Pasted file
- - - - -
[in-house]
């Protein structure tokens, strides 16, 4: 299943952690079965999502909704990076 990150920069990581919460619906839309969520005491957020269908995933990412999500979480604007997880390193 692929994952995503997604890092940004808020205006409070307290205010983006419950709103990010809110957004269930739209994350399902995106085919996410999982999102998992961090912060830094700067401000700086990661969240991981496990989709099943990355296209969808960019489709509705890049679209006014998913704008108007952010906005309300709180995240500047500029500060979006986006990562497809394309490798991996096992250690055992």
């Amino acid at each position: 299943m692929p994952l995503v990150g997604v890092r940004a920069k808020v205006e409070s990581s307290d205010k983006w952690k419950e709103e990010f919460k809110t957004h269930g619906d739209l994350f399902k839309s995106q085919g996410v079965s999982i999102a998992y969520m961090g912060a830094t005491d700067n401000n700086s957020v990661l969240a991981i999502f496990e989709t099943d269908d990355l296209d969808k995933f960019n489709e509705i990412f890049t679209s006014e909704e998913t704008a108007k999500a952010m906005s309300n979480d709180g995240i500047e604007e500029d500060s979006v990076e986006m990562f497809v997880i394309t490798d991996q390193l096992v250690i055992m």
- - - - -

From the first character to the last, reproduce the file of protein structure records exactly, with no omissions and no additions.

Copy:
[in-house]
């Protein structure tokens, strides 16, 4: 299943952690079965999502909704990076 990150920069990581919460619906839309969520005491957020269908995933990412999500979480604007997880390193 692929994952995503997604890092940004808020205006409070307290205010983006419950709103990010809110957004269930739209994350399902995106085919996410999982999102998992961090912060830094700067401000700086990661969240991981496990989709099943990355296209969808960019489709509705890049679209006014998913704008108007952010906005309300709180995240500047500029500060979006986006990562497809394309490798991996096992250690055992």
């Amino acid at each position: 299943m692929p994952l995503v990150g997604v890092r940004a920069k808020v205006e409070s990581s307290d205010k983006w952690k419950e709103e990010f919460k809110t957004h269930g619906d739209l994350f399902k839309s995106q085919g996410v079965s999982i999102a998992y969520m961090g912060a830094t005491d700067n401000n700086s957020v990661l969240a991981i999502f496990e989709t099943d269908d990355l296209d969808k995933f960019n489709e509705i990412f890049t679209s006014e909704e998913t704008a108007k999500a952010m906005s309300n979480d709180g995240i500047e604007e500029d500060s979006v990076e986006m990562f497809v997880i394309t490798d991996q390193l096992v250690i055992m």